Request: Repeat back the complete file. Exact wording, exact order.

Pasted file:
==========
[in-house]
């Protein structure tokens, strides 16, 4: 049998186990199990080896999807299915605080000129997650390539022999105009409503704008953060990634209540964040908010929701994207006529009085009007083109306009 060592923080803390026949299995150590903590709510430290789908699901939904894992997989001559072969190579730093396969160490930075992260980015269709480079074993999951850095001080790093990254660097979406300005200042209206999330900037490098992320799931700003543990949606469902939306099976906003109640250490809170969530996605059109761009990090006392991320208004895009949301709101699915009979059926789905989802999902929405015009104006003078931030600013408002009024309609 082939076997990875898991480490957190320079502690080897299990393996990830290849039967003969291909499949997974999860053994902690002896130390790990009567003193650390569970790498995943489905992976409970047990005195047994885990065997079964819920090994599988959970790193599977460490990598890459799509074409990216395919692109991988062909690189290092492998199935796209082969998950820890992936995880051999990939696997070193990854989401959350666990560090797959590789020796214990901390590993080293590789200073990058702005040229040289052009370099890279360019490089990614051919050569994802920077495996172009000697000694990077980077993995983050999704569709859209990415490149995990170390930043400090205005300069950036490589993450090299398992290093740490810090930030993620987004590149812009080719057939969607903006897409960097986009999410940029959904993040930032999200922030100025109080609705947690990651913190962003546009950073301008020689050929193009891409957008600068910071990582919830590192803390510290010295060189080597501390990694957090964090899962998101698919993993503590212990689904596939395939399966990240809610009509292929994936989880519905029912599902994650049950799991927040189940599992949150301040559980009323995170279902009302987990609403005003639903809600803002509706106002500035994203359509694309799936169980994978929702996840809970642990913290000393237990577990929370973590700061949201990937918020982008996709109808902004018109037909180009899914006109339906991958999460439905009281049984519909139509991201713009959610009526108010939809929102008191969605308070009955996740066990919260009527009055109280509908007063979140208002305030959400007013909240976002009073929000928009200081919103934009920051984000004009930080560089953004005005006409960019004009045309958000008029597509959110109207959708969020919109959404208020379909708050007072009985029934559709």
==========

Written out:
[in-house]
């Protein structure tokens, strides 16, 4: 049998186990199990080896999807299915605080000129997650390539022999105009409503704008953060990634209540964040908010929701994207006529009085009007083109306009 060592923080803390026949299995150590903590709510430290789908699901939904894992997989001559072969190579730093396969160490930075992260980015269709480079074993999951850095001080790093990254660097979406300005200042209206999330900037490098992320799931700003543990949606469902939306099976906003109640250490809170969530996605059109761009990090006392991320208004895009949301709101699915009979059926789905989802999902929405015009104006003078931030600013408002009024309609 082939076997990875898991480490957190320079502690080897299990393996990830290849039967003969291909499949997974999860053994902690002896130390790990009567003193650390569970790498995943489905992976409970047990005195047994885990065997079964819920090994599988959970790193599977460490990598890459799509074409990216395919692109991988062909690189290092492998199935796209082969998950820890992936995880051999990939696997070193990854989401959350666990560090797959590789020796214990901390590993080293590789200073990058702005040229040289052009370099890279360019490089990614051919050569994802920077495996172009000697000694990077980077993995983050999704569709859209990415490149995990170390930043400090205005300069950036490589993450090299398992290093740490810090930030993620987004590149812009080719057939969607903006897409960097986009999410940029959904993040930032999200922030100025109080609705947690990651913190962003546009950073301008020689050929193009891409957008600068910071990582919830590192803390510290010295060189080597501390990694957090964090899962998101698919993993503590212990689904596939395939399966990240809610009509292929994936989880519905029912599902994650049950799991927040189940599992949150301040559980009323995170279902009302987990609403005003639903809600803002509706106002500035994203359509694309799936169980994978929702996840809970642990913290000393237990577990929370973590700061949201990937918020982008996709109808902004018109037909180009899914006109339906991958999460439905009281049984519909139509991201713009959610009526108010939809929102008191969605308070009955996740066990919260009527009055109280509908007063979140208002305030959400007013909240976002009073929000928009200081919103934009920051984000004009930080560089953004005005006409960019004009045309958000008029597509959110109207959708969020919109959404208020379909708050007072009985029934559709």